DynamoDB In-depth & Developer Drill Down
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DynamoDB In-depth & Developer Drill Down

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DynamoDB In-Depth: In this technical discussion, learn how to use DynamoDB for your mobile and web apps, and how to pick the right database for your app. We will cover the fundamental concepts and ...

DynamoDB In-Depth: In this technical discussion, learn how to use DynamoDB for your mobile and web apps, and how to pick the right database for your app. We will cover the fundamental concepts and how to go about architecting your app on DynamoDB. Plus, gain key insights to help you make the most out of DynamoDB.

Developer Drill Down: Come learn with live examples of a DynamoDB application integrating with other data services on AWS to enrich your app. This is a developer driven interactive session focused on building real-life applications.

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  • Local here means that the index is local to each hash key value. <br />
  • Instead of being local to the hash key, you can provide a different attribute to use as the hash key for the index. <br />
  • Think of this as a parallel table asynchronously populated by DynamoDB <br /> Eventually consistent <br />
  • https://docs.aws.amazon.com/amazondynamodb/latest/developerguide/GSI.html
  • <br /> We’ve talked about a some specific examples of user data, like social network and image tagging metadata, but now let’s talk about user data in more general terms. <br /> <br /> Which could include user settings or preferences in your app, single-player games, or user event history. <br />
  • What if you could have your app, say running on your users’ browsers or mobile devices, call into the DynamoDB web service directly? Instead of a 3, or N-tier architecture, this is just two: the client, and the database web service.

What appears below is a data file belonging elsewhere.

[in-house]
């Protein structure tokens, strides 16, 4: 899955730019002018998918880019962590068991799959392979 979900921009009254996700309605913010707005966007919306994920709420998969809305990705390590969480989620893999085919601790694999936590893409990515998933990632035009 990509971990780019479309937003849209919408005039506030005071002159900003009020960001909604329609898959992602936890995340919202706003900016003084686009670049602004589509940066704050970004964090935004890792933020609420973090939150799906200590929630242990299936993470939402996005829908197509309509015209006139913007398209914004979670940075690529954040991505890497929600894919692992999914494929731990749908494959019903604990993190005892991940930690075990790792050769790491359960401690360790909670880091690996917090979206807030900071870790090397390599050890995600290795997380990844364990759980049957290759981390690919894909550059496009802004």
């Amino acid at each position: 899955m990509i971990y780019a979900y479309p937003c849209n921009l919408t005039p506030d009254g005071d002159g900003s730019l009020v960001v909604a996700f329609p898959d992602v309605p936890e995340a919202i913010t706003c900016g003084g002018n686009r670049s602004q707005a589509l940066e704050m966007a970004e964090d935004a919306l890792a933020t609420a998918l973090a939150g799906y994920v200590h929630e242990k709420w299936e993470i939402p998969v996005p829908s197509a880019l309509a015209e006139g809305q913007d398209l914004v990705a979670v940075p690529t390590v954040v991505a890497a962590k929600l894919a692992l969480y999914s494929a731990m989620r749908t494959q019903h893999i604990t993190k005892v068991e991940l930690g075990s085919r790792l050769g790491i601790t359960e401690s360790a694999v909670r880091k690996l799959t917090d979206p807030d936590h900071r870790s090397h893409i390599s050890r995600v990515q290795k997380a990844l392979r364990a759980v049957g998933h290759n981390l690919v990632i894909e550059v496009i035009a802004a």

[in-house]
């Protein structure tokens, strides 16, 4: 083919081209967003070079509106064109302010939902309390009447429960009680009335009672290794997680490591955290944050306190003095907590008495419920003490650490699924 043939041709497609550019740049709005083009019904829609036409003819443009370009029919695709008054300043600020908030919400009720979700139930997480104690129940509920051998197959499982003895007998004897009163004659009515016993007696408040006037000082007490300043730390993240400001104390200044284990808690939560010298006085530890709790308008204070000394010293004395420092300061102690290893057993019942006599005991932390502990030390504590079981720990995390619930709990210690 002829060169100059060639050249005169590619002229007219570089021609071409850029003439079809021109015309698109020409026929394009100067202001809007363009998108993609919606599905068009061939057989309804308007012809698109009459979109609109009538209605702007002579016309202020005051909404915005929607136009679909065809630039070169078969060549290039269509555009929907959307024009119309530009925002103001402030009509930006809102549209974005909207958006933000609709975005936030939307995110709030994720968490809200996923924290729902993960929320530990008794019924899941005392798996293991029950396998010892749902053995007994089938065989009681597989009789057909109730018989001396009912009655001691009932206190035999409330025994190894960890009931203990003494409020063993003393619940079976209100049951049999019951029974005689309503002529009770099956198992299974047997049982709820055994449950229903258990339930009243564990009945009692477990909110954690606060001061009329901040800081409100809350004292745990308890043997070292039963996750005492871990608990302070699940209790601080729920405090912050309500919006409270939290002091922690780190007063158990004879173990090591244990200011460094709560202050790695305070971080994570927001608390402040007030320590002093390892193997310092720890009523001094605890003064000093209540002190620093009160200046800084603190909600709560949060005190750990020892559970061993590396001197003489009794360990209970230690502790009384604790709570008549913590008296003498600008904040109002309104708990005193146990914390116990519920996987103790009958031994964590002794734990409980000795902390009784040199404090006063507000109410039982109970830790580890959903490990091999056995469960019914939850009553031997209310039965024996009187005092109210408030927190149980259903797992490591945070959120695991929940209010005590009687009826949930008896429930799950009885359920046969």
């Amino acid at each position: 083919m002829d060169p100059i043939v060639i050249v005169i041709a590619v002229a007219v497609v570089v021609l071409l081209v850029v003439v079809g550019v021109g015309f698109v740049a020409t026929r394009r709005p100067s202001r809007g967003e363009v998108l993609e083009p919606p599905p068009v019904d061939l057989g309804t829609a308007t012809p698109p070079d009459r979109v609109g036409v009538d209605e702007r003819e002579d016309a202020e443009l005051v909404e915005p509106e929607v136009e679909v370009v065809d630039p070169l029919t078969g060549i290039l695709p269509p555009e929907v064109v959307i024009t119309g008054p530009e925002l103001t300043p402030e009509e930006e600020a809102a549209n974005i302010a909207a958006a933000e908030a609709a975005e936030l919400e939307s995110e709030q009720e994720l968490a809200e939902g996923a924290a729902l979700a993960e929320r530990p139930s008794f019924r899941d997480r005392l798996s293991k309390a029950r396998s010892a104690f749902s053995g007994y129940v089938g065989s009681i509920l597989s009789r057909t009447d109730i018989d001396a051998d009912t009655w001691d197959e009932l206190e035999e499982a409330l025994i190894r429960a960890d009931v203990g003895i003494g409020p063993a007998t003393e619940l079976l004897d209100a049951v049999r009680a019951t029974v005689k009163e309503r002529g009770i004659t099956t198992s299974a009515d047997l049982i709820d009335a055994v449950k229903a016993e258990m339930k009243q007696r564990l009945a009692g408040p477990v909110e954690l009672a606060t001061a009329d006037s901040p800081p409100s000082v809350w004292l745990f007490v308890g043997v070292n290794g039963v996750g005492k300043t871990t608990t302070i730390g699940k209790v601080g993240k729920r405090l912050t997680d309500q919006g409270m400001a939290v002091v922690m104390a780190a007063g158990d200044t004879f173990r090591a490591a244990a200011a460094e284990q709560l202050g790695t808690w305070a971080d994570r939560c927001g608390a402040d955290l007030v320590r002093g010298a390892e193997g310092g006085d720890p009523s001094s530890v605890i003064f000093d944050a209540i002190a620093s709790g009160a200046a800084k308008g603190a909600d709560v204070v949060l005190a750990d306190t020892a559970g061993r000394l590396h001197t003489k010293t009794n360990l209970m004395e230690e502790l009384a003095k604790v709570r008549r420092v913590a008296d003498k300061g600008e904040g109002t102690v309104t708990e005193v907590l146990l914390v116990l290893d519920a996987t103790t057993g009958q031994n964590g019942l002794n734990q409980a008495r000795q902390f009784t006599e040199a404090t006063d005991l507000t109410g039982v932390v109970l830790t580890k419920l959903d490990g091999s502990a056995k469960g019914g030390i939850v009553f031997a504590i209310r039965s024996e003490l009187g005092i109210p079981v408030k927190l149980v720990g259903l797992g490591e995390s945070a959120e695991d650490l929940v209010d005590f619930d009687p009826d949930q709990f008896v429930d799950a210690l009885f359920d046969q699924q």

• Opens up a can of worms around access control. If you give all users access to a database like this, how do you prevent one user from reading, or even modifying another user’s data? How do you distribute credentials for accessing the database to each of your users? <br /> <br /> To call DynamoDB, for example, users need AWS Credentials – an AWS Secret key and Access key
  • To solve that access control problem, we’ll introduce two new concepts in AWS. The first is called Web Identity Federation. <br /> <br /> The fact is that each of your app users probably already have an identity in another identity provider, like Facebook, Google, or Amazon.com <br /> <br /> With Web Identity Federation, your users can first log in to the provider of their choice, and then pass the login token they get back from that identity provider, to AWS Identity Access Management, which verifies that token with the identity provider, and returns to the user a unique set of temporary AWS credentials just for that end-user. <br /> <br /> And using those temporary AWS credentials, the end-users can call DynamoDB. All without having to hardcode or distribute AWS Credentials directly to every single user of your application